History of Atlanto Scandian herring fishery

The Atlanto-Scandian herring fishery began about one thousand years ago (Seliverstov & Seliverstova, 1991). Traditionally, the main fishery of adult herring had been a winter fishery along the Norwegian west coast prior to and during the spawning season. Available data show that periods of rather sharp fluctuations of catches occurred in the nineteenth century (Fig. 11.3). Gradual increases of catches occurred during the period 1810-30; from several hundred metric tons in 1810 to 70,000 metric tons in 1830. In the 1860s annual catches exceeded 100,000 metric tons followed by a sharp decline in the 1870s. In the 1880s and 1890s the annual catches totalled only 13,000 metric tons.

With decreases in winter adult herring catches, the fishery of immature (fat)* herring of two to five years and of young herring of zero to two years began to develop in the late 1890s and in the early 1900s. This fishery took place along the Norwegian coast in the fjords of northern Norway and in the Barents Sea along the Russian coast. At the beginning of the twentieth century the winter catches began to increase. An extremely strong year class appeared in 1904 which formed the base for 10 years of high catches.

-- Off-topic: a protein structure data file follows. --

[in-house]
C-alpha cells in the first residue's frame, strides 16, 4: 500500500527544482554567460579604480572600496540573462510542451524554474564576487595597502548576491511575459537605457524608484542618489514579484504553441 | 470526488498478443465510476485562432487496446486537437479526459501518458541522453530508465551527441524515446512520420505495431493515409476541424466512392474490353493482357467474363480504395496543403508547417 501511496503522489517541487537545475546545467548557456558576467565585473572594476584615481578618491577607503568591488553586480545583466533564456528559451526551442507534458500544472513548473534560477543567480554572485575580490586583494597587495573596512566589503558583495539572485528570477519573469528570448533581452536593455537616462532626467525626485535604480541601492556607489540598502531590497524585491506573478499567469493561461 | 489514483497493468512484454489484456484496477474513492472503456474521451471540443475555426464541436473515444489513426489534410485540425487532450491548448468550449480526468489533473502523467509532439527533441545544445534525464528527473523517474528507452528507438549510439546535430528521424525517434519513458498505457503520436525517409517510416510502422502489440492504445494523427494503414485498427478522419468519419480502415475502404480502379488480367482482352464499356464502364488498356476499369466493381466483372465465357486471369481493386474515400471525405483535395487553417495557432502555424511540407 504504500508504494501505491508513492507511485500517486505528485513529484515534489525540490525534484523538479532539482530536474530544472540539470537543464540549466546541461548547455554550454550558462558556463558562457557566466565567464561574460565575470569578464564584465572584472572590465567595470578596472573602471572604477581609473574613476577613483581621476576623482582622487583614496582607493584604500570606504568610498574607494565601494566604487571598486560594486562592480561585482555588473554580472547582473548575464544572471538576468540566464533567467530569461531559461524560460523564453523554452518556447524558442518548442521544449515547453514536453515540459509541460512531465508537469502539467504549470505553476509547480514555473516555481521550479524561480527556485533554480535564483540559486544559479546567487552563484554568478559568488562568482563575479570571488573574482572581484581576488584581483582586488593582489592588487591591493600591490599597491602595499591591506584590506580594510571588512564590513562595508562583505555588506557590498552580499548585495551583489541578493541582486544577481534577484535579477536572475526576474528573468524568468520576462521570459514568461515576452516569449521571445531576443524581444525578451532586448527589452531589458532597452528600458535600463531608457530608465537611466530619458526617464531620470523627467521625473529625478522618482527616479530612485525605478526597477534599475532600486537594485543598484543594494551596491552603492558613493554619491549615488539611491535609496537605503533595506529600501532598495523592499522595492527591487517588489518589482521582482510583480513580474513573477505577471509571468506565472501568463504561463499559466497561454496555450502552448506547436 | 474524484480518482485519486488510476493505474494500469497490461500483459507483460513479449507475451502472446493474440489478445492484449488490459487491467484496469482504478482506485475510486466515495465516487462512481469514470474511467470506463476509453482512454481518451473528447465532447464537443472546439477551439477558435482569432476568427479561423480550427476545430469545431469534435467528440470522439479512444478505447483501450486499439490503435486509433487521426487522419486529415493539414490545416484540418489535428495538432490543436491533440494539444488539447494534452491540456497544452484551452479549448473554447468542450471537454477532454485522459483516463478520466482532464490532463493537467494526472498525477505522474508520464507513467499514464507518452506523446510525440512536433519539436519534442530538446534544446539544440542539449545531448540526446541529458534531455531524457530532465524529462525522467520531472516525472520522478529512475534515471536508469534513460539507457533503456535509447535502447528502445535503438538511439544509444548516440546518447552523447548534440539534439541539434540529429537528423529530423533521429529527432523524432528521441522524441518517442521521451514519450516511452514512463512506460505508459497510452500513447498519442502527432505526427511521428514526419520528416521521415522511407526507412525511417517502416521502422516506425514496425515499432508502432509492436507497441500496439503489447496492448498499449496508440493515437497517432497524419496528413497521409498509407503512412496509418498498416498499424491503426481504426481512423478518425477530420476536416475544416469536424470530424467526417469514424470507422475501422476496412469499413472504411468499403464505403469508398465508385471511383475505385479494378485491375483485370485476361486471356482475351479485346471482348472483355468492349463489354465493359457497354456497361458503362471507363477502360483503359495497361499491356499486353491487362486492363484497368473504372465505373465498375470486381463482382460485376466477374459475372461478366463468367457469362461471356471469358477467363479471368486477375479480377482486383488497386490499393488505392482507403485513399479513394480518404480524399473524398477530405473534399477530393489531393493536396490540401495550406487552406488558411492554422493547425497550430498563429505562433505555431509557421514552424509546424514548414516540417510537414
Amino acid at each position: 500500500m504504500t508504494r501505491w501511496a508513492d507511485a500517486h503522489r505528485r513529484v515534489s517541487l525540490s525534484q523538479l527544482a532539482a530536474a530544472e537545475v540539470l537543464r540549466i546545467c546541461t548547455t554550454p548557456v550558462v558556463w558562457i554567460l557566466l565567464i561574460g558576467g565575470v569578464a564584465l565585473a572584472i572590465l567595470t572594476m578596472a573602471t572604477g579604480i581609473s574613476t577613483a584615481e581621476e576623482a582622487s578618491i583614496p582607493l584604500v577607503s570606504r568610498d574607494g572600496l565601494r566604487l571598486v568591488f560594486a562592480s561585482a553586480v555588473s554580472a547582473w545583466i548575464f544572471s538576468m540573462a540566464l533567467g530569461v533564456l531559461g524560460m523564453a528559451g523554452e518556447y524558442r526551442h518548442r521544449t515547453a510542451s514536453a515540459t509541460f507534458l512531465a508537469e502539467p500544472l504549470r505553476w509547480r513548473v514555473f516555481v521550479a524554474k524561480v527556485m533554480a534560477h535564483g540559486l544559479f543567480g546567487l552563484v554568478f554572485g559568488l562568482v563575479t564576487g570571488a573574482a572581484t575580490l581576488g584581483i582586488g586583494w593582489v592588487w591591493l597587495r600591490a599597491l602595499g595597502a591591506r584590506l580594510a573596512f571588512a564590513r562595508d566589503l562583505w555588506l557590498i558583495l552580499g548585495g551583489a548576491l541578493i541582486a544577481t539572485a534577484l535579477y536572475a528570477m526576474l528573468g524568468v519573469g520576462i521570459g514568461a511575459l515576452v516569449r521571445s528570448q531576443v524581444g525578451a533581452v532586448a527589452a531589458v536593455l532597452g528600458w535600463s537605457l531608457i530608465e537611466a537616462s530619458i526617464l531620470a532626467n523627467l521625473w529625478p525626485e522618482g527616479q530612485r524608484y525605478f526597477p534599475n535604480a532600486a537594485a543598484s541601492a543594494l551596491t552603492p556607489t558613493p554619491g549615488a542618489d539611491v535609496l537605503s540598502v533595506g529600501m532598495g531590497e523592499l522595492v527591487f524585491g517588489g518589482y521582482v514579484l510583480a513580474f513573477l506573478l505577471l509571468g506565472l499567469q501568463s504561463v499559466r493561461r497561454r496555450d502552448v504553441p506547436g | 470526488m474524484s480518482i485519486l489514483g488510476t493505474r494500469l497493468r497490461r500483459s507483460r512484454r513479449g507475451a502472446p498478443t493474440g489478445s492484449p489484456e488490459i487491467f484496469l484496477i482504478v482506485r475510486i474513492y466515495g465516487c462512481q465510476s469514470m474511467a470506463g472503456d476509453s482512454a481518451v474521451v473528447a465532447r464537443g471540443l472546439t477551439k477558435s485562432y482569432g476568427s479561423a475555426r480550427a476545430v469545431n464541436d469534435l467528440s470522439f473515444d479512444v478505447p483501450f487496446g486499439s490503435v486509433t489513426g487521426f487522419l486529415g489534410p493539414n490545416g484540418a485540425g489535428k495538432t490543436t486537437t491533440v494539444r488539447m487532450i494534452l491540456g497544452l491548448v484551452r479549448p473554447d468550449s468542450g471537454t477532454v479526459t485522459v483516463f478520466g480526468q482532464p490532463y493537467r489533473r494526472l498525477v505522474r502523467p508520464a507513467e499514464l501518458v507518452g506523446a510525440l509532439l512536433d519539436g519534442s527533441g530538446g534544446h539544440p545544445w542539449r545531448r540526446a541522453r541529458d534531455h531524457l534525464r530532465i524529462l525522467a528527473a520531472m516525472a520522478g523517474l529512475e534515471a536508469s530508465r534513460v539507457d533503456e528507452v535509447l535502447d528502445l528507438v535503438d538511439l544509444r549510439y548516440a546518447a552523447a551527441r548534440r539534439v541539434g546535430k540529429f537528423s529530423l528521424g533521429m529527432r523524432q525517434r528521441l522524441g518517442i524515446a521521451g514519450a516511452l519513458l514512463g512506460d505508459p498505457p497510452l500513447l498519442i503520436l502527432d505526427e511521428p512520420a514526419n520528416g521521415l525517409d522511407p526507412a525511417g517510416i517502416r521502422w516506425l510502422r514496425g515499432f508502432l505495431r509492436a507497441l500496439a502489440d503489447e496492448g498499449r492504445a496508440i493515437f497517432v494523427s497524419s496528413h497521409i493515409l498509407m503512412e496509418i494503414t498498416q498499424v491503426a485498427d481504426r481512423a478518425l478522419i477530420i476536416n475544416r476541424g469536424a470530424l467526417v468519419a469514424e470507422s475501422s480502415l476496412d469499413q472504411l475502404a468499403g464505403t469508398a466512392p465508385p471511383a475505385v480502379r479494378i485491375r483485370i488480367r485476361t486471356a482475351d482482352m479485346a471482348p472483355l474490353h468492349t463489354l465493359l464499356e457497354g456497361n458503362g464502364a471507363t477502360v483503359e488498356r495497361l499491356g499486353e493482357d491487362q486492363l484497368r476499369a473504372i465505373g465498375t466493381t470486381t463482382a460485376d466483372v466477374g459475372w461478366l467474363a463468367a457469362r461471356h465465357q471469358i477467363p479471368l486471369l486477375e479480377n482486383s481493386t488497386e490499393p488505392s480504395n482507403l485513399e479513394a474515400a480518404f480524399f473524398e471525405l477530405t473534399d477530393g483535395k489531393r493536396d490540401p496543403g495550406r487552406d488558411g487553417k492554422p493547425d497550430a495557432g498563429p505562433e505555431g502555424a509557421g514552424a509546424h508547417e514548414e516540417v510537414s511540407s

* Fat herring means immature herring of two to five years of age in earlier decades and two to three years nowadays, caught in the fjords of northern Norway. Fat and immature are used here synonymously.

1300

1200

1100

1000

o

o

o

T-

900

X

(0

800

l-

a>

E

700

3

z

600

CO

LU

500

I

o

H

400

<

O

300

200

100

0

1840

1960

1880 1920

YEAR

Fig. 11.3 Catches of winter herring off western Norway. (Modified from Devoid, 1963.)

1800

1840

1960

2000

1880 1920

YEAR

Fig. 11.3 Catches of winter herring off western Norway. (Modified from Devoid, 1963.)

Other important fisheries were in summer and fall on the feeding grounds along the Polar Front to the north and northeast of Iceland. Usually, the fishery season extended from June to September and, until 1950, the stock was mainly exploited by Icelandic and Norwegian vessels.

Development of mainly the winter herring fishery in the early 1900s was associated not only with increased strength of year classes at that time but also with advances in the utilization of herring for reduction to fish meal. Until World War I, all of the herring catch was used for human consumption but after the war, fish-meal processing plants began to develop. In fact, by the 1940s, about 60 percent of adult herring catches was used for those purposes (Seliverstov & Seliverstova, 1988).